So, about that time loop: I was originally going to write “If I were to find out tomorrow that I had been reliving some of the best two weeks of my life over and over again, I’d be ecstatic. I’d be somewhat disappointed that I kept forgetting the previous loops (not much of a chance to learn from my mistakes), but I’d still think of it as a huge opportunity to try new things without much consequence. Even without doing anything extreme or out of the ordinary, for instance, since the loops vary in their details, I could pick a random anime series by true random number and watch it each time…” whereupon it occurred to me that true random number generators usually rely on quantum events/radioactive decay, and I don’t actually need a godlike entity to rewind time in order to do this — it is, in fact, perfectly possible for me to get a giant list of anime I haven’t seen yet, pick one using HotBits, and rest secure in the knowledge that “I” was almost certainly going to watch everything on the list if many-worlds is true. (For reference, FanCruft’s current random anime script does not use true random numbers, but a simply call to the rand() function instead, which is described right in the manual as being of “dubious” actual randomness).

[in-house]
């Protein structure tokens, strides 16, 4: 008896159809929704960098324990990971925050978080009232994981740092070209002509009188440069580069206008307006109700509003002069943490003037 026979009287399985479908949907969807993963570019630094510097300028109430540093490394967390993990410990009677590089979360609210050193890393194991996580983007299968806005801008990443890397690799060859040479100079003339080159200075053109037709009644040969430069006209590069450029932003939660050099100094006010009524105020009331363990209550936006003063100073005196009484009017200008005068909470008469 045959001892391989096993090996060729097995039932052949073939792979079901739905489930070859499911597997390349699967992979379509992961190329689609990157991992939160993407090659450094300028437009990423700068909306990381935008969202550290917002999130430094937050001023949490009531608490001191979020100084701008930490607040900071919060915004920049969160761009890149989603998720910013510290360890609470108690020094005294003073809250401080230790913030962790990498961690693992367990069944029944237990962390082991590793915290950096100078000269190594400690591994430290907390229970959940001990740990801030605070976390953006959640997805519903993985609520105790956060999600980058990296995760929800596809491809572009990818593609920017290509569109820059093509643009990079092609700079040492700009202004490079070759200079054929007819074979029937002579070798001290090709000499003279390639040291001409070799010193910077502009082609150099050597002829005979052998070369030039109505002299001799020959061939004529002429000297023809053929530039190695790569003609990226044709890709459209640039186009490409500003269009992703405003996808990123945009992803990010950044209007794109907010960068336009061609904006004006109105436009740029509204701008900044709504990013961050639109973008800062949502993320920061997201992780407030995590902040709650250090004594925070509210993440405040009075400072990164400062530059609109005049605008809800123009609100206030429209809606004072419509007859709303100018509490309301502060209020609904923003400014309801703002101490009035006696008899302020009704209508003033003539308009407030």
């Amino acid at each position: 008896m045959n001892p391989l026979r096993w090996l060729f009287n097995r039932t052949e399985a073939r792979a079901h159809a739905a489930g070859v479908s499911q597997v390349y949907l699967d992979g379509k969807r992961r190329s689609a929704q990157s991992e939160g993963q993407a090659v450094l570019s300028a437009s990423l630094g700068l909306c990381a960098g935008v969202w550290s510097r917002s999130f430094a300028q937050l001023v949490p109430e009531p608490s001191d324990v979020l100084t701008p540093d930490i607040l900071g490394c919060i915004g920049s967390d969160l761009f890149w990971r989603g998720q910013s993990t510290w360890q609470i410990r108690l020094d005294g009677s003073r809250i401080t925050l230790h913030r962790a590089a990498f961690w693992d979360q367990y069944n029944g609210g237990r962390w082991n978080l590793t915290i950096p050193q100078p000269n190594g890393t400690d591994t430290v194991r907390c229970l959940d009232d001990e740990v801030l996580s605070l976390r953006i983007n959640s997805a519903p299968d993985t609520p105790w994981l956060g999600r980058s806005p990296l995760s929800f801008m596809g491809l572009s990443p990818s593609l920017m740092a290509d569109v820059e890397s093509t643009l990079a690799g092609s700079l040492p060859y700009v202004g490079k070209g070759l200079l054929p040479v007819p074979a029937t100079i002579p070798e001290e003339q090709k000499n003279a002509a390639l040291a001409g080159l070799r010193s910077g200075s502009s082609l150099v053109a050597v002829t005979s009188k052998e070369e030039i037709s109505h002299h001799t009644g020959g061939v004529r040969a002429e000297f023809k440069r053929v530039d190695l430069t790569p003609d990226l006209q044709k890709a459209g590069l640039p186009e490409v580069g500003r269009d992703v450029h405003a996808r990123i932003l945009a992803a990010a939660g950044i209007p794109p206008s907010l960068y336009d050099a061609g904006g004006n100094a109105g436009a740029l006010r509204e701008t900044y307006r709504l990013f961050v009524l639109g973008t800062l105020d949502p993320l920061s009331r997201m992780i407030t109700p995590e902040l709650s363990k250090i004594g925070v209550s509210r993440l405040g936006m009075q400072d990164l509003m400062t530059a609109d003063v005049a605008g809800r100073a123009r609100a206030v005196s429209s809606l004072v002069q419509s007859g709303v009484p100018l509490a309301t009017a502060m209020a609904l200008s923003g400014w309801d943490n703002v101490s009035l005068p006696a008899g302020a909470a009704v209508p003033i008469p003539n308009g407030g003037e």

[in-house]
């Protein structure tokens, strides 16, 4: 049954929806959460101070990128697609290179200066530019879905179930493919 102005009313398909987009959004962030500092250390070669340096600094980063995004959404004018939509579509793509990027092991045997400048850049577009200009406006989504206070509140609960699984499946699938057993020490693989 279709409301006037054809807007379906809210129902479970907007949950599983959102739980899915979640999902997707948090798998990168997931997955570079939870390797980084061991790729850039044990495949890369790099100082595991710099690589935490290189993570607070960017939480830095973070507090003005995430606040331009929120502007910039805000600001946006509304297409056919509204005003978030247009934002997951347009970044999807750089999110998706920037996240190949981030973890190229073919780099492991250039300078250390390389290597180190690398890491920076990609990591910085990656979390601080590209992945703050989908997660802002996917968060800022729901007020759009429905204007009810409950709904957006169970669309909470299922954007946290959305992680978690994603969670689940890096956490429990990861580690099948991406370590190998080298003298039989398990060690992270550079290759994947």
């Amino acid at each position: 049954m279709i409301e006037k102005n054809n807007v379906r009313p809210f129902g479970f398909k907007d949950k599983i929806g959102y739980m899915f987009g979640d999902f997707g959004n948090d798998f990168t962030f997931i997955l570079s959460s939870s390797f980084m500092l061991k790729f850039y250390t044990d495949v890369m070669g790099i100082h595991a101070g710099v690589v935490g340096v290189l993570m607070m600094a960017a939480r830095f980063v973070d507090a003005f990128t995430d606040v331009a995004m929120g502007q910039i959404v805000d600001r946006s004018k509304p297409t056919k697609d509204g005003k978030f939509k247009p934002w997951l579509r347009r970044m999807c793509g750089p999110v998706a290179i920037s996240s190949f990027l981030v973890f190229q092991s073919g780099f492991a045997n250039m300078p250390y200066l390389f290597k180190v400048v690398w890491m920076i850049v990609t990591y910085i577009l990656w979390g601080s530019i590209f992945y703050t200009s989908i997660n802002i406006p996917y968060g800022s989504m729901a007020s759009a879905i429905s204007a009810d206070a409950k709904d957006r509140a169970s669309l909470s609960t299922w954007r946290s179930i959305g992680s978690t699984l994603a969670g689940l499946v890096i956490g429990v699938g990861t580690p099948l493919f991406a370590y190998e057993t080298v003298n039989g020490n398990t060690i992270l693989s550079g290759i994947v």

I’m not sure if I’ll do this or not. Nonetheless, bravo Haruhi Suzumiya, for causing a real-life quandary for me.

National Top Level Domains Less Popular For Anime

January 11th, 2011 by RedWordSmith

I’ve recently been playing around with Alexa’s list of the top million websites; just browsing through it, it looked as if .net domains were unusually common for anime websites, so I decided to have a closer look. What I found surprised me. Net domains come up more often for anime websites than for the general population of sites, but so do the other “big 3″ TLDs, .com and .org! Here’s a chart:

[Barchart of anime TLDs]

So, .com domains are marginally more popular for anime sites than usual. I was right on the money for .net — an anime site is twice as likely to have a .net ending for its domain. Even .org is marginally more popular (I made the mistake of throwing out the exact numbers after I made the chart — oops — but believe the difference is somewhere around 6% vs 4%).